As Seattle roasted under the heat dome in late June, S&P Dow Jones released their April 2021 CoreLogic Case-Shiller Home Price Index. The index showed historic residential price advances nationwide, with only Chicago falling short of 10 percent growth year-over-year. With gains of 20.2 percent and 21.6 percent respectively, Seattle and San Diego continued to outdistance their peer cities on the West Coast. For Seattle, this was the highest growth ever recorded on the index. Prices in Phoenix outpaced the rest of the nation at 22.3 percent. In this report, we will look at three factors driving and shaping residential prices in the Seattle metropolitan area: inventories of homes for sale, mortgage interest rates, and the ongoing shift among urban and suburban areas of Central Puget Sound.
Home prices continue to accelerate nationally
In addition to the aforementioned rates of growth for the leading cities, the CoreLogic Case-Shiller index results published by S&P Dow Jones on 29 June showed year-over-year residential price growth of their 20-City Composite Index falling just short of 15.0 percent. The Pacific Coast cities of Portland, Los Angeles, and San Francisco saw their indices rise by 15.4 percent, 14.7 percent, and 15.1 percent, respectively. This marked the first month since July 2019 that San Francisco did not trail her West Coast peers.
April’s performance was truly extraordinary. The 14.6 percent gain in the National Composite is literally the highest reading in more than 30 years of S&P Core-Logic Case-Shiller data. Housing prices in all 20 cities rose; price gains in all 20 cities accelerated; price gains in all 20 cities were in the top quartile of historical performance. In 15 cities, price gains were in [the] top decile. Five cities—Charlotte, Cleveland, Dallas, Denver, and Seattle—joined the National Composite in recording their all-time highest 12-month gains.
Two accelerants and one shaping factor
Weak base effect from the uncertainty of a year ago has surely contributed to this year’s rapid price increases. Still, there are factors in our present environment that are fueling and shaping market behavior. Here we look at three: historically low inventories, a sea change in mortgage rates, and post-COVID migration patterns.
Inventory remains near all-time lows
By the traditional definition of six months in inventory, the Seattle MSA has been a seller’s market for nearly a decade. June 2021 marked a year of less than a month in residential inventories in the region. While propelling prices higher, this condition has ignited a yet-unbroken cycle in which homeowners not compelled by circumstances to sell may hesitate to do so. Some who would otherwise consider a move-up purchase are concerned that no home meeting their preferred criteria will be available for purchase once they have sold. This keeps additional homes off the market, and may partly explain why homeowner tenure in the region has begun to increase, reversing a decade-long trend.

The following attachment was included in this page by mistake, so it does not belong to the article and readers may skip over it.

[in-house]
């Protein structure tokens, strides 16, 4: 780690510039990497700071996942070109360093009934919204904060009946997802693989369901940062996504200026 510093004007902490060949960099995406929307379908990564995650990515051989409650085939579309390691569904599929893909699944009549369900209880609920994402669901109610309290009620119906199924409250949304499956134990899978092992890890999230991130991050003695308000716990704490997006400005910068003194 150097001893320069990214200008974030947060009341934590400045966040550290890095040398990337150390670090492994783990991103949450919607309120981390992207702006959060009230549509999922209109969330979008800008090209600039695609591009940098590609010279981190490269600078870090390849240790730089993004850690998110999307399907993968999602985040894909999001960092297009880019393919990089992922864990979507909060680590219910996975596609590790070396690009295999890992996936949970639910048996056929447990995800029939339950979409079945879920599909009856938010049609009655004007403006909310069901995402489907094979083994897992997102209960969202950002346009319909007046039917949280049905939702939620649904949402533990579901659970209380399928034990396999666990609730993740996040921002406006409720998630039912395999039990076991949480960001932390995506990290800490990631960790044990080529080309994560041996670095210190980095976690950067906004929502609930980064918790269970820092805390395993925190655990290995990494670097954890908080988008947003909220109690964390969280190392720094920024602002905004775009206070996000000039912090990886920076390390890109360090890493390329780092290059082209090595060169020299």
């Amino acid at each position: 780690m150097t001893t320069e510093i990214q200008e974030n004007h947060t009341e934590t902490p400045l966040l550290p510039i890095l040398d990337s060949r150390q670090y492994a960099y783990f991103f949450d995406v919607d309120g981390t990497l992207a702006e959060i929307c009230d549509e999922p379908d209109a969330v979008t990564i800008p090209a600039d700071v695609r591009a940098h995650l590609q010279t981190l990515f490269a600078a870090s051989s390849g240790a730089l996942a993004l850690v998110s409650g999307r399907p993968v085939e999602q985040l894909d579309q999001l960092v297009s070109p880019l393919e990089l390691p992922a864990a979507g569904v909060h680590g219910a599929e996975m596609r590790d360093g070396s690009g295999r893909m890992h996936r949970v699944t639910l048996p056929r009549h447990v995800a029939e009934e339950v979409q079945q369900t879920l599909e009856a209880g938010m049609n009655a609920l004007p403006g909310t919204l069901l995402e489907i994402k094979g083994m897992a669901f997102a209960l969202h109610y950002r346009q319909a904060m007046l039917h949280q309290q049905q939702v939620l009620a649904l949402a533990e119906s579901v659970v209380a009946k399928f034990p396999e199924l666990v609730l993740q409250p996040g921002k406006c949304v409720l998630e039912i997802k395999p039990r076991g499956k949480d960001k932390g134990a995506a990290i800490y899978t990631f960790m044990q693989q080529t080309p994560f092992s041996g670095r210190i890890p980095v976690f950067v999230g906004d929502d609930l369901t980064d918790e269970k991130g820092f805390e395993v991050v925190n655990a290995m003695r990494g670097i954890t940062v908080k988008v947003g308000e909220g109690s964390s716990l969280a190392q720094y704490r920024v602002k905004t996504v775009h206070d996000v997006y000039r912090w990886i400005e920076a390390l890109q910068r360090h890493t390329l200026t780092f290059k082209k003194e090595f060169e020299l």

Mortgage interest rates have bottomed
Prospective homebuyers who have hereunto delayed purchases may be pressed to act by rising interest rates. Freddie Mac forecast in April that mortgage interest rates would rise through this year and to the end of 2022. June data appeared to confirm this forecast in the trends for the 30-year and 15-year fixed-rate mortgages.
Mortgage rates have risen above three percent for the first time in ten weeks,’ said Sam Khater, Freddie Mac’s Chief Economist. ‘As the economy progresses and inflation remains elevated, we expect that rates will continue to gradually rise in the second half of the year. For those homeowners who have not yet refinanced—and there remain many borrowers who could benefit from doing so—now is the time.
The crisis in the cities is over, with buyers spotting opportunities
A year has passed since last summer’s unrest in the streets of Capitol Hill. And with the region’s employees widely embracing work-from-home policies introduced last year, we again turn to the question of suburban and exurban flight as they pertain to Seattle and neighboring cities. In the April Case-Shiller report, Craig Lazzara repeated the inconclusive remarks of his reports in the past eight months regarding home buyers exiting the cities:
We have previously suggested that the strength in the U.S. housing market is being driven in part by reaction to the COVID pandemic, as potential buyers move from urban apartments to suburban homes. April’s data continue to be consistent with this hypothesis. This demand surge may simply represent an acceleration of purchases that would have occurred anyway over the next several years. Alternatively, there may have been a secular change in locational preferences, leading to a permanent shift in the demand curve for housing. More time and data will be required to analyze this question.